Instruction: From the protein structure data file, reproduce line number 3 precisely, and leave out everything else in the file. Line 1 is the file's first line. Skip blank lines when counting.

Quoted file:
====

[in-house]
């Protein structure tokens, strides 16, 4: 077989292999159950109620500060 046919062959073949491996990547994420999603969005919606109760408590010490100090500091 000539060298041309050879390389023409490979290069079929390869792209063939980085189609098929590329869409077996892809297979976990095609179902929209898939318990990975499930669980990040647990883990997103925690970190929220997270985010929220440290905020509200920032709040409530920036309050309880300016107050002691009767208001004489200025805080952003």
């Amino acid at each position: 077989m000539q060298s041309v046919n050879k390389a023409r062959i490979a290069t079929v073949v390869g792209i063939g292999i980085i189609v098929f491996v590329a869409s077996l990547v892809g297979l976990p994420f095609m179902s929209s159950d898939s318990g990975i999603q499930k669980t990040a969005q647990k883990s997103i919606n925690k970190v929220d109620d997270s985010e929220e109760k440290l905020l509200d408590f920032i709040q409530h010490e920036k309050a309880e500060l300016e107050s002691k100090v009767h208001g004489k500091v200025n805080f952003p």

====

């Amino acid at each position: 077989m000539q060298s041309v046919n050879k390389a023409r062959i490979a290069t079929v073949v390869g792209i063939g292999i980085i189609v098929f491996v590329a869409s077996l990547v892809g297979l976990p994420f095609m179902s929209s159950d898939s318990g990975i999603q499930k669980t990040a969005q647990k883990s997103i919606n925690k970190v929220d109620d997270s985010e929220e109760k440290l905020l509200d408590f920032i709040q409530h010490e920036k309050a309880e500060l300016e107050s002691k100090v009767h208001g004489k500091v200025n805080f952003p």